Election Antidote: A Schubert Sonata
FlaglerLive | October 31, 2012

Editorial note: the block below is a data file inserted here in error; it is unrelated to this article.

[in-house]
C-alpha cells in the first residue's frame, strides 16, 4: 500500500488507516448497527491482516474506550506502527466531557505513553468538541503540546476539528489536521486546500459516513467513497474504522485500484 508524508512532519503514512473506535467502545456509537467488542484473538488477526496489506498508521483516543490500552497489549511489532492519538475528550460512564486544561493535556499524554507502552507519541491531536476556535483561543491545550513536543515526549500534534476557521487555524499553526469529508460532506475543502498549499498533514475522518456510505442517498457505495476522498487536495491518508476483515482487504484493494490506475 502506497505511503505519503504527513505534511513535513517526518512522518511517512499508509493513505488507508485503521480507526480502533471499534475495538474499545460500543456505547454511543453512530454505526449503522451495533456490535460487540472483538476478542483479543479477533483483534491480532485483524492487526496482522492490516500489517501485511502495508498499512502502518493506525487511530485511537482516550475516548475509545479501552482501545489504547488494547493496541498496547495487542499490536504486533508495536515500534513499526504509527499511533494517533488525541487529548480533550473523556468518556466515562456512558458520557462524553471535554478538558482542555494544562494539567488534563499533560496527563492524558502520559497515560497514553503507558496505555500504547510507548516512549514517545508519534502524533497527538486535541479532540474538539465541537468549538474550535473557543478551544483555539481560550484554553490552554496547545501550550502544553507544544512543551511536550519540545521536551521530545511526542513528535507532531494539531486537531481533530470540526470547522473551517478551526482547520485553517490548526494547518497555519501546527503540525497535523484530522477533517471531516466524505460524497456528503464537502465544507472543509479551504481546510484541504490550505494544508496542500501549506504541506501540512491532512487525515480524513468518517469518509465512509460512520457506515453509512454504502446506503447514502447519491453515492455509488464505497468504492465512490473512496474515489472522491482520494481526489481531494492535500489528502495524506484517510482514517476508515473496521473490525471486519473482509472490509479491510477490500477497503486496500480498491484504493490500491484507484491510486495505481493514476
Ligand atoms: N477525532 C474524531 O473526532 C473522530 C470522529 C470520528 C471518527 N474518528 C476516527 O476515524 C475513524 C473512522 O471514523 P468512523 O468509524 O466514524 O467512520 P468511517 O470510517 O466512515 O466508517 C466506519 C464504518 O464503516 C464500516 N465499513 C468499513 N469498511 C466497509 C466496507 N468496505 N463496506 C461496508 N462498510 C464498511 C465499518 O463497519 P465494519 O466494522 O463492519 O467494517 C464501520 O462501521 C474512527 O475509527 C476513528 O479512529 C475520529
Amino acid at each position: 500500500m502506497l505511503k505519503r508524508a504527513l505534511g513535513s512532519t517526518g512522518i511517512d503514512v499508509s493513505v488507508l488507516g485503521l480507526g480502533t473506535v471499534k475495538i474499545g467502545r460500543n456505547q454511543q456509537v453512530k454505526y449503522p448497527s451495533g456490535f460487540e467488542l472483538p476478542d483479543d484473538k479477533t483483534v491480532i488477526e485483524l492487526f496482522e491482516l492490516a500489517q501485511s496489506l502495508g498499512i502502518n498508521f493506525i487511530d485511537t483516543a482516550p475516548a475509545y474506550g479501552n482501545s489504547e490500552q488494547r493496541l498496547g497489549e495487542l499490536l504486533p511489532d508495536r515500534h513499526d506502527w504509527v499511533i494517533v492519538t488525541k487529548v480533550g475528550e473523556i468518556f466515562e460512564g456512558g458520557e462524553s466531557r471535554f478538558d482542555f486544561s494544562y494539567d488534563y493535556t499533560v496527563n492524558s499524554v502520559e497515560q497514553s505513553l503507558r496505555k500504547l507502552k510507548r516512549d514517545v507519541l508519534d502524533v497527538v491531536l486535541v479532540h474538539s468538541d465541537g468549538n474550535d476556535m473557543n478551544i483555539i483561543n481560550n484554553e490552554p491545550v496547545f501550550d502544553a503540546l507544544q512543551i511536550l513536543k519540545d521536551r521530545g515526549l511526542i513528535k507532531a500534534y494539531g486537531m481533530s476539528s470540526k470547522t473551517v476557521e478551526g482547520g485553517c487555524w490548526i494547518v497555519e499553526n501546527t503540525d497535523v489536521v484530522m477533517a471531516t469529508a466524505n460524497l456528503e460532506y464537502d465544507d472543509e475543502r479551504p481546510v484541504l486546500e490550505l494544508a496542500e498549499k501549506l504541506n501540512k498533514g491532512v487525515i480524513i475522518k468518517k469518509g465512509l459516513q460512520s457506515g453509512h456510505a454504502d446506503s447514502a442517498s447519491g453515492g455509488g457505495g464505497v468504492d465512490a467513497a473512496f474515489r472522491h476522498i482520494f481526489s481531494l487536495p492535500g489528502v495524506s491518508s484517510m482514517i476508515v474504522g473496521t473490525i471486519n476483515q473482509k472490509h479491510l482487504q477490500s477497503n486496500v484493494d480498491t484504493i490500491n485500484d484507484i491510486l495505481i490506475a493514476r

I doubt this state of mind I’m in is unusual for Americans around this time: aggravated, exasperated, infuriated, hopped up on the latest blips of polling from Florida or Ohio or Virginia, a fugitive from campaign ads, a hostage to campaigns’ phone calls, an unwilling witness to the every-four-year massacre the American language–the most imaginative and inventive language on earth as far as I’m concerned–endures from candidates and pundits and mercenary mouths. It’s the quadrennial Olympics of our great national delusion. (Democracy, Bertrand Russell wrote, “means despair of finding any heroes to govern you, and contented putting up with the want of them.” Not that there’s a better alternative out there.) Is there a more embarrassing reflection of the juvenile state of our politics than the contest between the two campaigns over which candidate looks more “presidential” (one of those words that should really be banned for the six months leading up to a presidential election)? Is there anything more smarmy than candidates who speak like hobbits on furlough from Neverland (our local congressional candidates especially come to mind)? At least it’s Halloween night: fantasy without the hypocrisy. But there’s six more days of crud, and not enough oxycodone on earth to dull the torture. At least there’s Schubert. He’ll have to do as an antidote for today. The rondo from his A major sonata, played with an entirely non-party-affiliated fluidity by Alfred Brendel.